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“The New Father Christmas”

The Metal Smile“The New Father Christmas” by Brian W. Aldiss
from The Metal Smile, ed. Damon Knight
Belmont Science Fiction, 1968
Originally published in The Magazine of Fantasy and Science Fiction, January 1958
Price I paid: none

“DO NOT FOLD, BEND, OR MUTILATE”

marked the beginning of our cybernetic society. How will it end?

The varied answers to that question have proved to be fertile ground for some of the greatest science fiction imaginations. But perhaps we shouldn’t look too closely into the future of cybernetics. It may be that the survival capacity of the thinking machine is greater than that of its maker…

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Chrome

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Cover art from the 1979 Jove Books paperback edition from isfdb.org

Chrome by George Nader
G.P. Putnam’s Sons, 1978
Price I paid: none

In the future, there will be only one taboo: to love a robot. But in the desert hideaway where Chrome and the warrior King Vortex meet, a bond between man and machine is unknowingly taking shape. . . a bond that will ignite intergalactic violence and bring Earth once more to the brink of total destruction.

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Sorcerer’s World

Sorcerer's WorldSorcerer’s World by Damien Broderick
Signet Science Fiction, 1970
Price I paid: $1.25

Klim Xaraf, son of a nomadic chief, awoke from his monumental fall to find himself the prisoner of time―trapped a thousand million years in the future.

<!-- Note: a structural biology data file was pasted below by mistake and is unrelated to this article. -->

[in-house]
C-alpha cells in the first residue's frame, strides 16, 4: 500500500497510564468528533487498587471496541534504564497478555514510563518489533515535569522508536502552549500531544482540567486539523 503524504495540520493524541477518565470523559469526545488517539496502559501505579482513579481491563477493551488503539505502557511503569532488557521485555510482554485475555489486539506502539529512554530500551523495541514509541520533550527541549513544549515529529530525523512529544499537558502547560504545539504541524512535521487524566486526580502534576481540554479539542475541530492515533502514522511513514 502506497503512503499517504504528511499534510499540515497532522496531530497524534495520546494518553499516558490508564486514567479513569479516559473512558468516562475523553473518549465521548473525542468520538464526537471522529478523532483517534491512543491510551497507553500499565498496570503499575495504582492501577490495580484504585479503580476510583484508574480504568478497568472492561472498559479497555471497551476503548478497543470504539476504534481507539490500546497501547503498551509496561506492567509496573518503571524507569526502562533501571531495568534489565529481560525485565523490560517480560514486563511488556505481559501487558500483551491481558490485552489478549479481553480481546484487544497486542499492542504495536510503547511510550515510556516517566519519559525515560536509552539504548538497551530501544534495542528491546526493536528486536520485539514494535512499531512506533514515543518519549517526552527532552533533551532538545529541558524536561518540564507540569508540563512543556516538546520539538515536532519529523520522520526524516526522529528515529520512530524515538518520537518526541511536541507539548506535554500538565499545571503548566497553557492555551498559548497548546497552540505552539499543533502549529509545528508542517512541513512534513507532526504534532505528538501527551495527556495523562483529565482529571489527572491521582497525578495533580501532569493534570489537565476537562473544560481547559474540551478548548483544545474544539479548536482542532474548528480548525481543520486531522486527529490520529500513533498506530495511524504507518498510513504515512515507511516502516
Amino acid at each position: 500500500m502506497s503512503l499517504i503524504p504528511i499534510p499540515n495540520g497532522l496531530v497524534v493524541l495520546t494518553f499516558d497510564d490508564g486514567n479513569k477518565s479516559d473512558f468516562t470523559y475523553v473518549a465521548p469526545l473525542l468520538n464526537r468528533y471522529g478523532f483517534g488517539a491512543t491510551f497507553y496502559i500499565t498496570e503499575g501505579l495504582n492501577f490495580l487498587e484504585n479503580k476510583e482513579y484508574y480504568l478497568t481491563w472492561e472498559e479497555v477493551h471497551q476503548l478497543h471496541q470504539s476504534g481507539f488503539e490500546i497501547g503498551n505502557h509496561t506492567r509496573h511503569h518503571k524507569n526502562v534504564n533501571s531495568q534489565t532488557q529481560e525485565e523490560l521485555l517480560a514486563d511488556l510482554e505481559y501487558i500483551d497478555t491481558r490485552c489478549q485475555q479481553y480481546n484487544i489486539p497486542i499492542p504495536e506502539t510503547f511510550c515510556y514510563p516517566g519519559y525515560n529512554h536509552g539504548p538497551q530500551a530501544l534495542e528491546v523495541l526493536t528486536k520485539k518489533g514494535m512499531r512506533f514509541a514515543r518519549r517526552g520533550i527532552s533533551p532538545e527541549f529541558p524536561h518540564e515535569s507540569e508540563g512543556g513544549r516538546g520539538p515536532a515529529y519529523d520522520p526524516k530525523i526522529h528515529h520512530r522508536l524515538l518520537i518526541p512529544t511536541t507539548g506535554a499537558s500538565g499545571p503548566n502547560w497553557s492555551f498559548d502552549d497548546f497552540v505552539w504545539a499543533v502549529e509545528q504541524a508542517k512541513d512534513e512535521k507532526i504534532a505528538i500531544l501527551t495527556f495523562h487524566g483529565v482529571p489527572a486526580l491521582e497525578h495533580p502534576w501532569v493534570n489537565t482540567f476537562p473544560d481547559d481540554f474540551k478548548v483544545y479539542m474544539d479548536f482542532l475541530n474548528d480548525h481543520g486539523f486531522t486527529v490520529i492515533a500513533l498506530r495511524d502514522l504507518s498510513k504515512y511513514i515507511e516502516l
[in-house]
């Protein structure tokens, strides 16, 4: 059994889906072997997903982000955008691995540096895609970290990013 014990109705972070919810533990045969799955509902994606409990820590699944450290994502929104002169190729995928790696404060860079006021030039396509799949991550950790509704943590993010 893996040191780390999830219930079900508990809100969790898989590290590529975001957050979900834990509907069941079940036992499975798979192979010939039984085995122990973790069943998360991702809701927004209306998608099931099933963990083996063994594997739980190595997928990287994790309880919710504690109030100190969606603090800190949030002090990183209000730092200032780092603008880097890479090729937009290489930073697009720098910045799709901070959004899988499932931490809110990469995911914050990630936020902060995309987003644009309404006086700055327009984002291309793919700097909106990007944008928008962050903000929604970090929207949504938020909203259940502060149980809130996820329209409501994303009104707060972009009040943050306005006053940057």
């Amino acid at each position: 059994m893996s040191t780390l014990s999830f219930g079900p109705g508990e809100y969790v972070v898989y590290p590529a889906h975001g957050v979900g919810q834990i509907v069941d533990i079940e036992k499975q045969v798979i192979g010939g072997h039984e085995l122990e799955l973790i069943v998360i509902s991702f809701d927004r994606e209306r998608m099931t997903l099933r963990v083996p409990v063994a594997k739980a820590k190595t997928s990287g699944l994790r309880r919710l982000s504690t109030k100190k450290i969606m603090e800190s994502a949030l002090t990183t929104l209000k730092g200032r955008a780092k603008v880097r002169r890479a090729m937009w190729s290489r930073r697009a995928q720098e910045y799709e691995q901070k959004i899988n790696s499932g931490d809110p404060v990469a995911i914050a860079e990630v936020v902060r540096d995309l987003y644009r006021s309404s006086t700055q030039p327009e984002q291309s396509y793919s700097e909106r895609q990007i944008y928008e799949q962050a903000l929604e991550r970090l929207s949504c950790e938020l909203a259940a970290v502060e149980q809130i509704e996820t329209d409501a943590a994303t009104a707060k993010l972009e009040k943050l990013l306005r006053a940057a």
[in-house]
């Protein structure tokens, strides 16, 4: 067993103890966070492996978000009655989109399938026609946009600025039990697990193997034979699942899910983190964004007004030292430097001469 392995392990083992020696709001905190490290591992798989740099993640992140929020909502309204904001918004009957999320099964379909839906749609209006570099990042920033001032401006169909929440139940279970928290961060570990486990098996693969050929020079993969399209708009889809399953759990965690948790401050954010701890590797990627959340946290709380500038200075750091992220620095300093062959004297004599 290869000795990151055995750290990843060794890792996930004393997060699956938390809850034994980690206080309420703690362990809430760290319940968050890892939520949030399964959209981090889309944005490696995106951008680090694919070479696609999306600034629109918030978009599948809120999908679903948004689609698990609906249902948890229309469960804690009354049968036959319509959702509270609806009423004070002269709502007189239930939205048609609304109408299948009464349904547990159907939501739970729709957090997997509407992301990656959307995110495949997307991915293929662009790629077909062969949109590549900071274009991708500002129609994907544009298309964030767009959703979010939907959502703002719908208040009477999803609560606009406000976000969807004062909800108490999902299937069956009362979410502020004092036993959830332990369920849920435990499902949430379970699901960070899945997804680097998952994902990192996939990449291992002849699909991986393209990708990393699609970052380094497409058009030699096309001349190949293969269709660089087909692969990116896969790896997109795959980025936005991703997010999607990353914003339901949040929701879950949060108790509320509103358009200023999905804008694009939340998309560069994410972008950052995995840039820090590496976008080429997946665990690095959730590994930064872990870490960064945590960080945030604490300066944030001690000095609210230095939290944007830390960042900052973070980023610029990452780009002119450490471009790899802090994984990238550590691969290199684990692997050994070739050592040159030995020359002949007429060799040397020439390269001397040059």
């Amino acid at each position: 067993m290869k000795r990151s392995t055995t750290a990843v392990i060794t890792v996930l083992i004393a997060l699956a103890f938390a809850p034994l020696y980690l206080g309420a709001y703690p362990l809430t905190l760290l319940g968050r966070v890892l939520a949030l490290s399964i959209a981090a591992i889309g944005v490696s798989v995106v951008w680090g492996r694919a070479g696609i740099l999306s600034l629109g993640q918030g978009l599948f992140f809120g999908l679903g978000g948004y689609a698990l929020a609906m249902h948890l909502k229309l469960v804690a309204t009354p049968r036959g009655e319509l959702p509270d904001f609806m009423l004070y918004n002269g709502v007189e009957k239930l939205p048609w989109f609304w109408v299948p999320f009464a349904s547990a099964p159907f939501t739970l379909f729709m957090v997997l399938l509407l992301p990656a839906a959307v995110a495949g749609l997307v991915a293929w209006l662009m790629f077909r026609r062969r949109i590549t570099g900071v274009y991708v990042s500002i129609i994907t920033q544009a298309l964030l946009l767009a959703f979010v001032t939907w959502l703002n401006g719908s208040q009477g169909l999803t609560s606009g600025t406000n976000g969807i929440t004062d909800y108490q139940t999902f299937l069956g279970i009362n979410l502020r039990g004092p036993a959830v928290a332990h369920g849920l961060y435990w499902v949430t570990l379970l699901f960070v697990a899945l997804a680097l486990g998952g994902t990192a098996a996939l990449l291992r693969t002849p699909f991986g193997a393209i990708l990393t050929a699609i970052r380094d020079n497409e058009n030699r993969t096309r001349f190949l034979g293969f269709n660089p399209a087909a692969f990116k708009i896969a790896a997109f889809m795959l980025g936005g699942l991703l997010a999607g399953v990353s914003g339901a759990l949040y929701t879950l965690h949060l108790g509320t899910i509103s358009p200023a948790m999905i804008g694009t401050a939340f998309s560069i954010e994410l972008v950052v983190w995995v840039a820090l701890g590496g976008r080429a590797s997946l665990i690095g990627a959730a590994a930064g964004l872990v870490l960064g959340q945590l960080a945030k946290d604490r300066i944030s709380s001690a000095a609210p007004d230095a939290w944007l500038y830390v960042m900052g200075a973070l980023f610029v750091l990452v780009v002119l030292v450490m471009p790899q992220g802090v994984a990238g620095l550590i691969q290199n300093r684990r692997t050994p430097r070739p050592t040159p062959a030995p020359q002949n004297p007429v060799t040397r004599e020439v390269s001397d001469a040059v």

Around him was a dying world, its incredible power sucked by necromancers through a hole to the past…it’s cities preserved in stasis, awaiting his liberation, or their final doom.

Yet Klim could neither meet his world’s challenge, nor conquer the wizards of his own, until The Powers primed him for the battle. For with their knowledge, they would erase his memory and plunge him into a nightmare training ground…where all the wonders of tomorrow were the forgotten souvenirs of an ancient yesterday.

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The Lion Game

The Lion GameThe Lion Game by James H. Schmitz
DAW Books, 1973
Price I paid: 90¢

TELZEY AMBERDON…

was just a college girl―but she was one of the most valuable assets that the human-colonized worlds had. Because, besides her sharp mind and warm personality, she possessed a most unusual mutant accumulation of talents.

So when she found herself being hounded by a psi-powered killer, she was not too worried. But when that incident turned out to be merely the opening gambit in a game of mental chess with a planet of beast-masters who were challenging humanity for the grand-mastery of the universal board, Telzey was put to her full capacity.

Because she was never sure whether she was just someone else’s mind-pawn or really the queen on the human side of…

THE LION GAME

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Strata

StrataStrata by Terry Pratchett
Corgi Books, 1989 (Reprint)
Originally published by Colin Smythe Ltd., 1981
Price I paid: none

The excavation showed that the fossilized plesiosaur had been holding a placard which read, ‘End Nuclear Testing Now.’

That was nothing unusual.

But then came a discovery of something which did intrigue Kin Arad.

A flat earth was something new…

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Sacred Locomotive Flies

Sacred Locomotive FliesSacred Locomotive Flies by Richard Lupoff
Beagle Books, 1971
Price I paid: none

CAN FREDDIE FONG FINE SAVE THE WORLD? IF SO, SHOULD HE?

These are the questions that may or may not be the core of this extremely odd novel of the world of 1985. What the Israeli hyponuclear submarine Traif, Mavis Montreal the groupie, the giant cavern under the earth, Upchuck the Barbarian, and the Sacred Locomotive have to do with it all is hard to figure out. But entertaining―so who needs to figure?